By searching for “Norris” in the 1910 census, I found a listing for Minnie L. Here, at age 41, she’s listed as the head of household and has three sons living with her. My great grandpa, Samuel (Doc), at age 15 seems to have been working for a florist at a greenhouse and his brothers William and Elmer were working as a clerk at a real estate office and salesman for (well I can’t read it, but it looks like cooking utensils) respectively. All of the boys and their mother are shown to have been born in Alabama. Her mother is also shown to be born in Alabama, while her father was born in Mississippi. Click on the census record to make it larger.

1910 Census Record for Minnie L. Norris

So… At this point I’m thinking this is all REALLY cool, but where is great, great-grandfather Norris? I don’t even know his name! I try the 1900 census for El Paso County, Colorado. There is no sign of them in Colorado in 1900. Shoot!

At this point, I have two ideas. I can either begin searching for them in 1900 in Alabama in hopes that they moved straight from Alabama to Colorado OR I can try looking for obituaries and cemetery records in Colorado Springs in hopes that Minnie L. Norris’ husband is listed somewhere in one of those. First, I try finding her obituary in Pikes Peak Newsfinder, which is a really cool database available from the Pikes Peak Library District’s site. There are tons of local articles and obituaries digitized. Unfortunately, Minnie’s isn’t one of them. But then, I’d never heard whether she was buried here, so it was a long shot anyway. Afterall, I couldn’t trace her past 1920, and she was only 51 then. She could’ve been anywhere when she died.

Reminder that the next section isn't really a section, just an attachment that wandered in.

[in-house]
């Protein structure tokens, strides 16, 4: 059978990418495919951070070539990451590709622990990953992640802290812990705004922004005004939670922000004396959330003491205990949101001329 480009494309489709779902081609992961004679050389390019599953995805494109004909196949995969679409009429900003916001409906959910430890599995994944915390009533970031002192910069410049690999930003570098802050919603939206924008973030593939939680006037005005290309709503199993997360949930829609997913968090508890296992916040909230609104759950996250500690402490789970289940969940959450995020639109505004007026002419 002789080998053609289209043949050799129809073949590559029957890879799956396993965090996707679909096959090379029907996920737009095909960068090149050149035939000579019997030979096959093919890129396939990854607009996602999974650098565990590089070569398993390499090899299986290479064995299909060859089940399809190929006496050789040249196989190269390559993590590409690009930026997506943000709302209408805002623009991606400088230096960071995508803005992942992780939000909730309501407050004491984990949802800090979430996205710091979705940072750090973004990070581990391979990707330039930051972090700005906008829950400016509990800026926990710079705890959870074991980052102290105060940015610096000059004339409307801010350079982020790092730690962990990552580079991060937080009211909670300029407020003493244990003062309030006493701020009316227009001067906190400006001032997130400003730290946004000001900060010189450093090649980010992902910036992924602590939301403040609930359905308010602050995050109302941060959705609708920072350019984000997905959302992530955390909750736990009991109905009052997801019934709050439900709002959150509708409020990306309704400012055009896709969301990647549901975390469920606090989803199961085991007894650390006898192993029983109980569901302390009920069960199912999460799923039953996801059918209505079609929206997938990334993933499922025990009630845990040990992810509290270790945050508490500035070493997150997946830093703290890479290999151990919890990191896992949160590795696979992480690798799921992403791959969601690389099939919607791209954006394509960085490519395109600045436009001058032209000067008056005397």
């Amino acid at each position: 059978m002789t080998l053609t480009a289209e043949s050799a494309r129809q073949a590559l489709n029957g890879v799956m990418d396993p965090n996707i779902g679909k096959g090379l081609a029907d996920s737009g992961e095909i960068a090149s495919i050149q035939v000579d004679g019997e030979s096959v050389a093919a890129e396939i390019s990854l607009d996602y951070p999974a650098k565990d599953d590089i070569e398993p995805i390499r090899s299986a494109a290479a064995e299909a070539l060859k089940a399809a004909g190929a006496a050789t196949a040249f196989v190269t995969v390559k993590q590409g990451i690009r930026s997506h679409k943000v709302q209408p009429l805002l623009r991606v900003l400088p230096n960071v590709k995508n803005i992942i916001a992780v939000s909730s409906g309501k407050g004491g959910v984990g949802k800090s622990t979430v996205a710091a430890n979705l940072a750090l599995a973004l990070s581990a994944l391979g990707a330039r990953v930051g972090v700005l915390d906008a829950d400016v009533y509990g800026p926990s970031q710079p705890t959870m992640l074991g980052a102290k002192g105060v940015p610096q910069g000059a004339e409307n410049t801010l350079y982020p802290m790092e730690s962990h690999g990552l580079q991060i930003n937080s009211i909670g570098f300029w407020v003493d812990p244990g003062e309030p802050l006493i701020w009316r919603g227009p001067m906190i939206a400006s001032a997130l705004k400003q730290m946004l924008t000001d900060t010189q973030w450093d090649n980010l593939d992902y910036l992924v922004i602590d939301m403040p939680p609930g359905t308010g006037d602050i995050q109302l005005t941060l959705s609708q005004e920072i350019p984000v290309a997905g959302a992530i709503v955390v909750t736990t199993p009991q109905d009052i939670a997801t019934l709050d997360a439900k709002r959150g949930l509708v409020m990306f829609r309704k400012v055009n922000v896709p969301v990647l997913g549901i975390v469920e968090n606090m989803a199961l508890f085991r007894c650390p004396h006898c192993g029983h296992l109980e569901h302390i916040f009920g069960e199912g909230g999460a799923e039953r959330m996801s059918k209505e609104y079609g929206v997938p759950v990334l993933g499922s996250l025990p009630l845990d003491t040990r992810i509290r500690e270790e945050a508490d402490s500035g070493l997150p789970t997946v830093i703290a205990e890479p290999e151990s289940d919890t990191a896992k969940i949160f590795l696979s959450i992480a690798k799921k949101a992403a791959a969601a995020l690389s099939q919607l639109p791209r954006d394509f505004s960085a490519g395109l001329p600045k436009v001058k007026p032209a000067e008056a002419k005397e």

I decided to search the Colorado Springs cemetery records, though, on the off-chance that she stayed in Colorado Springs. By going to the cemetery records at this site: http://www.springsgov.com/cemetery/DesktopDefault.aspx?tabindex=1&tabid=2,I was able to search for Minnie Norris and BINGO! I found her.

According to the cemetery record she was buried 12/30/1958, making her about 87 years old when she died. This record, however,  just directs you to the grave itself and offers key birth, death, and burial dates (though in Minnie’s case the record only had a burial date). There were still no clues as to who my great-great-grandfather was. Perhaps he never made it to Colorado?